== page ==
We have a set $S$ with $E$ elements of which only $N$ are unique. We of course know how many repetitions of each of the $N$ elements are present: element $s_i$ is repeating $t_i$ times.

I would like to count the number of ways we can divide the $E$ elements in $N$ blocks of size $k_1, k_2, \cdots , k_N$ when the elements within the block are indistinguishable.

If the $E$ elements are all unique, we can answer directly using the Bell Polynomials.

Do you think is it possible to extend the above result ?

  • $\begingroup$ Just to be sure I understand if we have the multiset $\{2\bullet3, 3\bullet4\}$ meaning $2$ copies of $3$ and $3$ copies of $4$, and $N=3,$ then $2\bullet3,2\bullet4,1\bullet4$ is an acceptable partition, correct? Does order matter? Is the previous partition the same as $2\bullet3,1\bullet4,2\bullet4?$ $\endgroup$ – saulspatz Aug 19 '18 at 16:15
  • $\begingroup$ In your example $k_1=2,k_2=2,k_3=1$ and $S={3,3,4,4,4}$ the possible partitions are 5: $(3,3)(4,4)(4)$ ; $(3,4)(3,4)(4)$ ; $(3,4)(4,4)(3)$ ; $(4,4)(3,4)(3)$ ; $(4,4)(3,3)(4)$ $\endgroup$ – Ninja Warrior Aug 19 '18 at 17:07

It appears that we have a simplified version of the computation from the following MSE link. Using the notation that was presented there we obtain the closed form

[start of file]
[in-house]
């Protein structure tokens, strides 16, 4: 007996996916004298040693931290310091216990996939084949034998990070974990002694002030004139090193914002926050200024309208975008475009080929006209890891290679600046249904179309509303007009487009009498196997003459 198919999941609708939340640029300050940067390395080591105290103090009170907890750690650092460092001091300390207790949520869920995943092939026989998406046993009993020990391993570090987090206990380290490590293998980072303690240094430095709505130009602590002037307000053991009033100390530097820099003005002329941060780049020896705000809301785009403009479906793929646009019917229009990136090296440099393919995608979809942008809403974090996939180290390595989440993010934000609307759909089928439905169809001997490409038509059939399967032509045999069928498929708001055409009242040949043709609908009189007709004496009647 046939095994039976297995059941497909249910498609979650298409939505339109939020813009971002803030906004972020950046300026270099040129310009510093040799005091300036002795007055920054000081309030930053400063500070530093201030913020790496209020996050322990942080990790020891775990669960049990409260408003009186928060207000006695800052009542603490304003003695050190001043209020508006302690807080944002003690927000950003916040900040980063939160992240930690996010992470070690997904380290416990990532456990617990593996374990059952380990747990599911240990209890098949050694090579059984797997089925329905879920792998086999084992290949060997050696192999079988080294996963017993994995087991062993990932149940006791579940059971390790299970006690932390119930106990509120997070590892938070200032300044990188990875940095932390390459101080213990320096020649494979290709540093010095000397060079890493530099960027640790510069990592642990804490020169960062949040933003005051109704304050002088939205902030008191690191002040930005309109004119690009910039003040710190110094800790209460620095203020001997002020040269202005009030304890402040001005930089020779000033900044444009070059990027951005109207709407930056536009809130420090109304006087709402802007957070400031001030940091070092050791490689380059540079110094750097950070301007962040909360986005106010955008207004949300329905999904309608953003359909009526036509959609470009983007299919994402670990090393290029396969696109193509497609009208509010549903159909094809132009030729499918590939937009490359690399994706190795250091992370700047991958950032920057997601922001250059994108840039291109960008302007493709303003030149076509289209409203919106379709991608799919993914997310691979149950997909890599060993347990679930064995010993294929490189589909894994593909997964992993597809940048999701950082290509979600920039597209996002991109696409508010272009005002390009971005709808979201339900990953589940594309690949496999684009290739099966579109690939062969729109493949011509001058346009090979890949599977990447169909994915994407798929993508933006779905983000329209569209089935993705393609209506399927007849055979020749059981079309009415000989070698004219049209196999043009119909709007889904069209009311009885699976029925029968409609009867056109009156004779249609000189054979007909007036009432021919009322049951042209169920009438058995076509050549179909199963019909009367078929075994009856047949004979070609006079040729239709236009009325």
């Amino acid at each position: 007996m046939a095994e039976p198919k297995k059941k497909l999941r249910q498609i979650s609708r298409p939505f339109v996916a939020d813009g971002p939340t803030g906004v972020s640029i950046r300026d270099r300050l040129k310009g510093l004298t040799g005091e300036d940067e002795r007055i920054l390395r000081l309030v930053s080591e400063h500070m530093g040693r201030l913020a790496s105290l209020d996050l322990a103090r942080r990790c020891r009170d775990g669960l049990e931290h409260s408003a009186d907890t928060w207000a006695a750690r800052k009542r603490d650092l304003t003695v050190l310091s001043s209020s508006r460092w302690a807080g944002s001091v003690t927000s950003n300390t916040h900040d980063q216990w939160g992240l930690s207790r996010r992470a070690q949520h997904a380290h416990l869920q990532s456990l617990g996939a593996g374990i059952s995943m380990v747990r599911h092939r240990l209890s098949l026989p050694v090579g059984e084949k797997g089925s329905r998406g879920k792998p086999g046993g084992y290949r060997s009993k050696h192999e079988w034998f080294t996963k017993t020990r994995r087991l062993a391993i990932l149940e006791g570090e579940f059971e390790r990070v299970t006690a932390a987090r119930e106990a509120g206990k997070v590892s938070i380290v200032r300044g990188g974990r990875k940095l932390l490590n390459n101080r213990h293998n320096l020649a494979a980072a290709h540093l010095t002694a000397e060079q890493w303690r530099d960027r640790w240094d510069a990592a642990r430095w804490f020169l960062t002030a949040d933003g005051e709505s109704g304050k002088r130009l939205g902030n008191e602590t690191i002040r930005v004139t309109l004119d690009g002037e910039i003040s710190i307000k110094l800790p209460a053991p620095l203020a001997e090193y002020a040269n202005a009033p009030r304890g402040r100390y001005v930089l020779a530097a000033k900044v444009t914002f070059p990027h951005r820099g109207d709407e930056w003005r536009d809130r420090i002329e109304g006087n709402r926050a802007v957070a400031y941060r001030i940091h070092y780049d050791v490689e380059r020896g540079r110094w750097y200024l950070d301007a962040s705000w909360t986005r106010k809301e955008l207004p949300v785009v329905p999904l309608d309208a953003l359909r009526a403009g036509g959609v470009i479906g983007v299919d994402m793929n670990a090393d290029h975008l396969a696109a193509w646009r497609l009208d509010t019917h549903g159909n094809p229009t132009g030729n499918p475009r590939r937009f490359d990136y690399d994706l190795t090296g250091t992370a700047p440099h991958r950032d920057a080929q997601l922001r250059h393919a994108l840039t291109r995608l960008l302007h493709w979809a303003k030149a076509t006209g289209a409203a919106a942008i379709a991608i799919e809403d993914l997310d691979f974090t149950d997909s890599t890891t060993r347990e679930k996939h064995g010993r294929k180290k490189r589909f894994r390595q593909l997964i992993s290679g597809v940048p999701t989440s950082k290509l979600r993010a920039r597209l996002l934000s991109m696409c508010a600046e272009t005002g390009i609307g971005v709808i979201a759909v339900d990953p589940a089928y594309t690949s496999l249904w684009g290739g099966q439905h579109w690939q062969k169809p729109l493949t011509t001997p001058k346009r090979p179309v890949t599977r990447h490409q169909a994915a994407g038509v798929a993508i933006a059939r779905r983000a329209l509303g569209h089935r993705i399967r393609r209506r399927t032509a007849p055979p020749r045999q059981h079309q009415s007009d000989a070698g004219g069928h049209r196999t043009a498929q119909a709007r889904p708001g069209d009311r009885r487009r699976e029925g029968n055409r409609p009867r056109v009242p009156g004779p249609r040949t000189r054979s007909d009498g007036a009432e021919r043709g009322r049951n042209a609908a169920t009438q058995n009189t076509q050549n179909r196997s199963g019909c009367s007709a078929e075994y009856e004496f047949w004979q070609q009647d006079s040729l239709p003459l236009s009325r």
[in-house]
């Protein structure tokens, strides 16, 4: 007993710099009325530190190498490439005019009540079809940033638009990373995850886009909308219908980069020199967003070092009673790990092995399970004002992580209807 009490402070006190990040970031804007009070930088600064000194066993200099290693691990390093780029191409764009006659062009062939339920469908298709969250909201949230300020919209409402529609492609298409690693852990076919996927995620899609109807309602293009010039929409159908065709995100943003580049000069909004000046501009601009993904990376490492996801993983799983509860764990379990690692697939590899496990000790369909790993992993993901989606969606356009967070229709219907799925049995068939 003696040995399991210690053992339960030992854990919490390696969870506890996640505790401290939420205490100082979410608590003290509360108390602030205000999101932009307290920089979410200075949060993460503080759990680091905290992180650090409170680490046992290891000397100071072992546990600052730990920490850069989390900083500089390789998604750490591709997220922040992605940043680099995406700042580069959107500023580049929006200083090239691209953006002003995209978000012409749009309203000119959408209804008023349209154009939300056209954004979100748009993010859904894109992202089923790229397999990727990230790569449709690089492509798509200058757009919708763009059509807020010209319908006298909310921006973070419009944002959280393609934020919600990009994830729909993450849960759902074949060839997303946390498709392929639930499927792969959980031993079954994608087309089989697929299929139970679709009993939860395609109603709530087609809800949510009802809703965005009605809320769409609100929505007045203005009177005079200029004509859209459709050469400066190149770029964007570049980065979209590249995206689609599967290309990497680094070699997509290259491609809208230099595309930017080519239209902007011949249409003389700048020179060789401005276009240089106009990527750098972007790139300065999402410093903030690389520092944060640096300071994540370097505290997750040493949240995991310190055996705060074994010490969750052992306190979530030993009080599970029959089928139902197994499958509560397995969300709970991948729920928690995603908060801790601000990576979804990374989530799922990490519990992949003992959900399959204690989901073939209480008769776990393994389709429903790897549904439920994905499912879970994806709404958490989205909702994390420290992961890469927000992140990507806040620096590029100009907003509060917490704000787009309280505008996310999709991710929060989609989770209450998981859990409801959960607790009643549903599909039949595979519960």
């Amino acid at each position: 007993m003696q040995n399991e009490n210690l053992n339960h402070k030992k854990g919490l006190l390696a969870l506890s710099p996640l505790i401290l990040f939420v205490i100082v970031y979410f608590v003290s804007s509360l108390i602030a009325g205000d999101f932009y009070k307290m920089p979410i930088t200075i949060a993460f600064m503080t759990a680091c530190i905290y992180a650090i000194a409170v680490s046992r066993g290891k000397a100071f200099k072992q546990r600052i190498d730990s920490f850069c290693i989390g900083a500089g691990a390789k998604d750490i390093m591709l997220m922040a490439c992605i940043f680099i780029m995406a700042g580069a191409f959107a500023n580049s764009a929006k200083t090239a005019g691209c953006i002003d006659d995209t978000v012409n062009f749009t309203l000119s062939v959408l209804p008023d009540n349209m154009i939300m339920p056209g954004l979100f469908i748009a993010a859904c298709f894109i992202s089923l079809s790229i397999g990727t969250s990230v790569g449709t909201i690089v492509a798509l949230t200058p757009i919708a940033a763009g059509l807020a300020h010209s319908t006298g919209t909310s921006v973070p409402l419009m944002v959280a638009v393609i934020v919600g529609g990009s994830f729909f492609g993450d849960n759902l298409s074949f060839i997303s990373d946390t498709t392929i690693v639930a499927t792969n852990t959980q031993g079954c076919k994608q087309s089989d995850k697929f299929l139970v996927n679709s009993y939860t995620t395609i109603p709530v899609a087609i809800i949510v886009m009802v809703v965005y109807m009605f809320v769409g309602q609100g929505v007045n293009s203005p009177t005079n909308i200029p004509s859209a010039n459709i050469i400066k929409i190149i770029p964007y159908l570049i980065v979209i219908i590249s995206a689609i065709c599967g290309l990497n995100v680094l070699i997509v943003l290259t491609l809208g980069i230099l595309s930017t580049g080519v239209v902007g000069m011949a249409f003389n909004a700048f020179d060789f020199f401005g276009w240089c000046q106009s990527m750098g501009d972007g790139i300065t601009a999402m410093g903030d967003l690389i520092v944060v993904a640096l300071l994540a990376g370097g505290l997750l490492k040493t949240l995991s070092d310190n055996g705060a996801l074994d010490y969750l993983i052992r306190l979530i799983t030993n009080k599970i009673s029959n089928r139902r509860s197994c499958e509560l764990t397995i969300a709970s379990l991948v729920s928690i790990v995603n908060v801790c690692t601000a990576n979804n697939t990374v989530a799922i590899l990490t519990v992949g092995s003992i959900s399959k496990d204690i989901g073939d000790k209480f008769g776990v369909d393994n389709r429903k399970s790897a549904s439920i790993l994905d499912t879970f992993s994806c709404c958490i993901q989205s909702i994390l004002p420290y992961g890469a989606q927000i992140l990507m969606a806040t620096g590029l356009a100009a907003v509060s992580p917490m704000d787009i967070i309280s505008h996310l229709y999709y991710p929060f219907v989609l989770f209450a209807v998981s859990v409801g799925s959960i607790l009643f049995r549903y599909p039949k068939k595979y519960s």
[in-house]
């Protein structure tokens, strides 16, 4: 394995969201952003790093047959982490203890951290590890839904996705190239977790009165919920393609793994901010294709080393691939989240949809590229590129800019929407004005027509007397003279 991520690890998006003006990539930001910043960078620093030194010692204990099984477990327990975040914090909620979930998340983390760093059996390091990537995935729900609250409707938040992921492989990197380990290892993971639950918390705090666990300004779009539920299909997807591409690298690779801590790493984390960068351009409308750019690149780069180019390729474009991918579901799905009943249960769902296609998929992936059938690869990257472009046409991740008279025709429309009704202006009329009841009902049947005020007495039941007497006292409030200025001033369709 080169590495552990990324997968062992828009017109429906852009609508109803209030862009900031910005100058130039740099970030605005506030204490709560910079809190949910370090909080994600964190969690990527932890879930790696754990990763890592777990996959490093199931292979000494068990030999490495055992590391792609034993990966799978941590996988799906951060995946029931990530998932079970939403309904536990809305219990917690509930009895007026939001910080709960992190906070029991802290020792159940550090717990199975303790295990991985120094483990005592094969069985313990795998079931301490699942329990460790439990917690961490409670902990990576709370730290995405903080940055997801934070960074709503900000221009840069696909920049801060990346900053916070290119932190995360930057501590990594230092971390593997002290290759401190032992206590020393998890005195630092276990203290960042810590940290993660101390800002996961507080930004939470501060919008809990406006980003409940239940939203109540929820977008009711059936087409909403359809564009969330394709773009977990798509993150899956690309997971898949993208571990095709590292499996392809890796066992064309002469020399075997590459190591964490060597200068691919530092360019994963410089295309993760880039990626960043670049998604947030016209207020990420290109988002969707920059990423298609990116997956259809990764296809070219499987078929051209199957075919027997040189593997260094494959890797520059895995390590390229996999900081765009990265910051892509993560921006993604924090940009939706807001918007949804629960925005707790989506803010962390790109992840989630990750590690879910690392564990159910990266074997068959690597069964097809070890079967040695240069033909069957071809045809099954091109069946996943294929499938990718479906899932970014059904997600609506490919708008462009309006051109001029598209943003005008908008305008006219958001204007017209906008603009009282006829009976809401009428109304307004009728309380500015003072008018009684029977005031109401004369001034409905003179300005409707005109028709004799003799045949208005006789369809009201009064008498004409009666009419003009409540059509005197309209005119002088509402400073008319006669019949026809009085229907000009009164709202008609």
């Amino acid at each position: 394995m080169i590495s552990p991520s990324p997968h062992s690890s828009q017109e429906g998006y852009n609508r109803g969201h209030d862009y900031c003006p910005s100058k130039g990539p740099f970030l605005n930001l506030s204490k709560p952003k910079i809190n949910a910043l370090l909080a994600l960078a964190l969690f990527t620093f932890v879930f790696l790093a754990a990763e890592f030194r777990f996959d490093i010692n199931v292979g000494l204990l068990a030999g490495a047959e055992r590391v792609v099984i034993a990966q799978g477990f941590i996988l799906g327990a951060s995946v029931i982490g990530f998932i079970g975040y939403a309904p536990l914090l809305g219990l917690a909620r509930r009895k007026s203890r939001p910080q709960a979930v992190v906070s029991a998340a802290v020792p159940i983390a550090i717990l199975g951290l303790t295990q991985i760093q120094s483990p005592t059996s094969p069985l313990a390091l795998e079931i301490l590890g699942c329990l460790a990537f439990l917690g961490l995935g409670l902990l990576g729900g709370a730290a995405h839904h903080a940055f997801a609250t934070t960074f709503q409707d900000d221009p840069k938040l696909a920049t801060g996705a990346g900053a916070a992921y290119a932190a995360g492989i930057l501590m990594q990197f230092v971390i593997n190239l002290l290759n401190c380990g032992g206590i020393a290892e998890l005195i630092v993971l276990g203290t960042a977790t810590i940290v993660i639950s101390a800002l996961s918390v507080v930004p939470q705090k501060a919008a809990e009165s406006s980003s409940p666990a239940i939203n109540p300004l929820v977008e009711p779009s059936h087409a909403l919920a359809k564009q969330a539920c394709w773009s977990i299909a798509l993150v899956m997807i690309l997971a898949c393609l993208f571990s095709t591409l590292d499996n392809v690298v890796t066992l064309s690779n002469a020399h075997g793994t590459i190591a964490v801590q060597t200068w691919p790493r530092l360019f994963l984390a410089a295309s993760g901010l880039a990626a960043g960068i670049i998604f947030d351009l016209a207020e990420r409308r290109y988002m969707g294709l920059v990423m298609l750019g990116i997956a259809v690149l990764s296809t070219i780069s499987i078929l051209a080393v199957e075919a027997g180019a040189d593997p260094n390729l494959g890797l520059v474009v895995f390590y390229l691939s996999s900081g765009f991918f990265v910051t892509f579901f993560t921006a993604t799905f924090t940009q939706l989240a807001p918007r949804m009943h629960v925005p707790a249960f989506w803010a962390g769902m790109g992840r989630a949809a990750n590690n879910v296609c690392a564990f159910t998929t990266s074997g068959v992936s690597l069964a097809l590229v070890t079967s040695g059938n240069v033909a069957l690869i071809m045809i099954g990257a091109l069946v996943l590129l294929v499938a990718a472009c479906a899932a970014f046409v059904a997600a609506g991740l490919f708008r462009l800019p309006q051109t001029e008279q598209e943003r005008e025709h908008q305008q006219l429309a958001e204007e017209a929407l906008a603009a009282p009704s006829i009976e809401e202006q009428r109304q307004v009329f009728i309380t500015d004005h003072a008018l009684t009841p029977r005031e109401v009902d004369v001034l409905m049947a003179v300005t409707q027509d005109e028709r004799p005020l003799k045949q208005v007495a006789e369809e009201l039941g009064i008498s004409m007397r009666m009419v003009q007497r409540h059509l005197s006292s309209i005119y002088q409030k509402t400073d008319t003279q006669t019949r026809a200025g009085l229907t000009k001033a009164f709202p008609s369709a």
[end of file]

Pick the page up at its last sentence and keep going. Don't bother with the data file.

$$\left[\prod_{k=1}^l A_k^{\tau_{k}}\right] \prod_{k=1}^m Z\left(S_k; \sum_{k'=1}^l A_{k'}\right)^{\sigma_k}.$$

In terms of combinatorial classes we have made use of the unlabeled class

$$\def\textsc#1{\dosc#1\csod} \def\dosc#1#2\csod{{\rm #1{\small #2}}} \textsc{SEQ}_{=\sigma_k} \left(\textsc{MSET}_{=k} \left(\sum_{k'=1}^l \mathcal{A}_{k'}\right)\right).$$

Note that the cycle index will create the intermediate multisets during evaluation.


Your Answer

By clicking “Post Your Answer”, you agree to our terms of service, privacy policy and cookie policy

Not the answer you're looking for? Browse other questions tagged or ask your own question.